Tuesday, 1 June 2010

Yanko Design - Latest Posts

Yanko Design

Yanko Design - Latest Posts

Link to Yanko Design

Illuminating Wood

Posted: 01 Jun 2010 09:11 AM PDT

We’re on some wood kick today. This is awesomely fantastic. Designer Julian Robin designed a tricky piece of furniture. The Cub Lamp looks like a normal block of wood, until you turn it on. The interior of the Cub Lamp is etched with a leaf design. Not sure how large it is but a slight redesign could make it double as a stool.

Designer: Julian Robin



Cub Lamp by Julian Robin


The Online Coat Rack

Posted: 01 Jun 2010 09:03 AM PDT

Love me a good coat rack but this is no ordinary Coat Rack. This one connects to the internet and makes suggestions on what jacket to wear by displaying it thru a very cool looking analog barometer. It’s playful and functional. We need more products like this.

Designer: Blair Ross


The Coat Rack by Blair Ross


iPhone 4G Future Planning In Solid Wood

Posted: 01 Jun 2010 02:46 AM PDT

We know the iPhone 4G will soon grace us in about a week (unofficially) but that didn’t stop designers dreaming up awesome peripherals for it. The Wooden Wood dock is future planning for a device that we know you’ll be in line for. If the rumors are true, the mix of metal, plastic, and glass need something more substantial and eco-friendly than an ordinary dock. As Mr. Woodchuck would say, “is it made of … wood?”

Designer: Chris Chan

Wooden Dock for iPhone 4G by Chris Chan



Folding Specialties Of A Kitchen

Posted: 01 Jun 2010 02:02 AM PDT

With the InFold Kitchen Concept you can no longer use "lack of space" as an excuse to cram in more appliances or whipping up a gourmet meal. What it's really about is this, a modular wall-mounted kitchen but with everything fold-able. The appliances, sink, cooking platform, chairs, cooking range, all fold up vertically into the length of the wall. This ways, all you ever need is a good sized empty wall and adequate floor space to move around in.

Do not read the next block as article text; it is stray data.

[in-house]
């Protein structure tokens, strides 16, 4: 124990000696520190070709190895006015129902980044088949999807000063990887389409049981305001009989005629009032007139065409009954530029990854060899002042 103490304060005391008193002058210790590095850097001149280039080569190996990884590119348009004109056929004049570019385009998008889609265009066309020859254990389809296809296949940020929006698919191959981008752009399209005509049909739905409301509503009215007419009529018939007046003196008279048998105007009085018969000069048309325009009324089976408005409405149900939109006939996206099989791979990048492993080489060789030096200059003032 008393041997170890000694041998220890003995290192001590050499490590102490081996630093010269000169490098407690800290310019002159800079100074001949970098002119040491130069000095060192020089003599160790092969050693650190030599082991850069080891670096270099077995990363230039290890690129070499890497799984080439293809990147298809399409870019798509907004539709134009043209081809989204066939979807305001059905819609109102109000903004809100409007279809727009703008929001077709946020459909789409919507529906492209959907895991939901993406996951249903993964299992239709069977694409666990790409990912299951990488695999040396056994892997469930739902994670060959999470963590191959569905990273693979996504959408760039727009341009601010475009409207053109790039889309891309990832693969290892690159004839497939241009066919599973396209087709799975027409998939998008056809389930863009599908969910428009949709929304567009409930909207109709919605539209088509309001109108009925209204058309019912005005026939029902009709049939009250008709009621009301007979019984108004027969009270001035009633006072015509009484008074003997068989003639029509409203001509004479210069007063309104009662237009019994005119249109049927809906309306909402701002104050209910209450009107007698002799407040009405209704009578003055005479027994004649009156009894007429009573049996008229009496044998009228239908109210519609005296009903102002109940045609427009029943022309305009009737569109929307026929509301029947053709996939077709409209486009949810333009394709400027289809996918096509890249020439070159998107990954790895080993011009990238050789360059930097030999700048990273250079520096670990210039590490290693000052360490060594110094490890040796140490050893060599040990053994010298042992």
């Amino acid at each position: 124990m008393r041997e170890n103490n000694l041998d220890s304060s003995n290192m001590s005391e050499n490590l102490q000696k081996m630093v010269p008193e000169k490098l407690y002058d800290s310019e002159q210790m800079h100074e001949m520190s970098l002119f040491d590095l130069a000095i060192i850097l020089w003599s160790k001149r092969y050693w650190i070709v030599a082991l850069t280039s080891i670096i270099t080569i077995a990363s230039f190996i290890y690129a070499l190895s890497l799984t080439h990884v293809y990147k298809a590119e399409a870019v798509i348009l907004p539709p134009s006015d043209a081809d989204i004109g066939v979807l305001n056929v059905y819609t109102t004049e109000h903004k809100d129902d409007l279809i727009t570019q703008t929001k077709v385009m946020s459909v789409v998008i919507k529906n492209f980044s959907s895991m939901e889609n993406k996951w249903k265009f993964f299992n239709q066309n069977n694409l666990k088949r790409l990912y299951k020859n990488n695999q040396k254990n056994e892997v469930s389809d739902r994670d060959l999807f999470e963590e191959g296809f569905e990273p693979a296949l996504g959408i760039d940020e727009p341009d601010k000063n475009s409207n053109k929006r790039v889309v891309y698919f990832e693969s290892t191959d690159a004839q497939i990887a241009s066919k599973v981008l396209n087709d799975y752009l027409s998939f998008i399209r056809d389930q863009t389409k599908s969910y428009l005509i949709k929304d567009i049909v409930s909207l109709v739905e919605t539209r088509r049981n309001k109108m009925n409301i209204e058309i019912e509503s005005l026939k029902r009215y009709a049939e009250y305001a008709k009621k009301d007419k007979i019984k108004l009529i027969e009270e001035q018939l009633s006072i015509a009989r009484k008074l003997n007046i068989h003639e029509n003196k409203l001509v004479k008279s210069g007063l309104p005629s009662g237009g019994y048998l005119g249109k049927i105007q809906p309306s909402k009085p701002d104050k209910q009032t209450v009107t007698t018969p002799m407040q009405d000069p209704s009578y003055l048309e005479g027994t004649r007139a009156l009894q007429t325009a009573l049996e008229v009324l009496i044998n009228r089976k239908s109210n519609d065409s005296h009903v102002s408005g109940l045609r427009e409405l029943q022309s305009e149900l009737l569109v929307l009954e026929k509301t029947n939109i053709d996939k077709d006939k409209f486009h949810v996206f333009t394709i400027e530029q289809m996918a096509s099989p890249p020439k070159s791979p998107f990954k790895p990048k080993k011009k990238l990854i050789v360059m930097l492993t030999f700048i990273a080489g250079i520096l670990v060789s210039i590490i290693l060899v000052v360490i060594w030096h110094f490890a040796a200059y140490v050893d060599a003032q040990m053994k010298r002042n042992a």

The way we are making advances in modular kitchen layouts, this concept doesn’t seem too farfetched. Only a few tweaks required!

InFold Kitchen is a part of the Electrolux Design Lab Competition.

Designer: Ciprian Frunzeanu

The InFold Kitchen Concept For Electrolux Design Lab by Ciprian Frunzeanu





Three Seats, Wild Names

Posted: 01 Jun 2010 12:03 AM PDT

Oh my goodness, all you students working your butts off in universities around the world to bring the planet fabulous industrial design, you are amazing. In this post we’ve got a group of just such fabulous hardworking students with three fantastic projects. All of the projects in this post are furniture related, and they’ve all got wild names. And what’s best? They’re all so amazing I’d be daft not to want them sitting in my very own gigantic lake or oceanside home.

I don’t have an oceanside or lakeside home yet, but someday! Right now I’ve probably got enough room for about one of these monstrously cool amalgamations. All are must peek.

1. Atar (the black and white ribbons chairs) Designers: Christian Andrés Parra Sánchez, Juliana Andrea Mosquera. Concept: Gravitational Illusion. A fantasy of optically excellent proportions. These chairs float between naturalistic and industrial on a bed of impossibility.

2. Chair 1 + 1 = 1 (clippers) Designer: : Lily Assicie Muñoz. Concept: Opposed Complementaries. A step by step sort of process sheet made three dimensional with different pieces of chairness. “1 + 1 = 1 means that unities do not make two things but one component.”